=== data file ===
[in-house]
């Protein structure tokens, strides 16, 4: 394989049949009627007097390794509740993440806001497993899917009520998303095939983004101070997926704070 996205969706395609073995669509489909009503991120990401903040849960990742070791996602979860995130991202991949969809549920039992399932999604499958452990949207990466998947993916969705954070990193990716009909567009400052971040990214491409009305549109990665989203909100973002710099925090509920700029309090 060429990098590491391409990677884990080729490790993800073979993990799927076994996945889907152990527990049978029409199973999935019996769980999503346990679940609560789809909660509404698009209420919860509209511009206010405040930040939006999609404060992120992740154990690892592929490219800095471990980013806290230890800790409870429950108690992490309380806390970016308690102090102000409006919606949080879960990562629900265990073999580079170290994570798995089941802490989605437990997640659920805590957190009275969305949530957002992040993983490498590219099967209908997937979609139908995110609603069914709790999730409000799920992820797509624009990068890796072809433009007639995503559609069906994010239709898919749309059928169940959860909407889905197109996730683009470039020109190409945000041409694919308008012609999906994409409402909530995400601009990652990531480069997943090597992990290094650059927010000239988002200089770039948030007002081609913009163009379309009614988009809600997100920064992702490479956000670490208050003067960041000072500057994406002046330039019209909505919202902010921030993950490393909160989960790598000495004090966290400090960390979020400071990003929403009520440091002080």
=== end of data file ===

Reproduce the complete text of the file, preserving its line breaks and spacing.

[in-house]
């Protein structure tokens, strides 16, 4: 394989049949009627007097390794509740993440806001497993899917009520998303095939983004101070997926704070 996205969706395609073995669509489909009503991120990401903040849960990742070791996602979860995130991202991949969809549920039992399932999604499958452990949207990466998947993916969705954070990193990716009909567009400052971040990214491409009305549109990665989203909100973002710099925090509920700029309090 060429990098590491391409990677884990080729490790993800073979993990799927076994996945889907152990527990049978029409199973999935019996769980999503346990679940609560789809909660509404698009209420919860509209511009206010405040930040939006999609404060992120992740154990690892592929490219800095471990980013806290230890800790409870429950108690992490309380806390970016308690102090102000409006919606949080879960990562629900265990073999580079170290994570798995089941802490989605437990997640659920805590957190009275969305949530957002992040993983490498590219099967209908997937979609139908995110609603069914709790999730409000799920992820797509624009990068890796072809433009007639995503559609069906994010239709898919749309059928169940959860909407889905197109996730683009470039020109190409945000041409694919308008012609999906994409409402909530995400601009990652990531480069997943090597992990290094650059927010000239988002200089770039948030007002081609913009163009379309009614988009809600997100920064992702490479956000670490208050003067960041000072500057994406002046330039019209909505919202902010921030993950490393909160989960790598000495004090966290400090960390979020400071990003929403009520440091002080």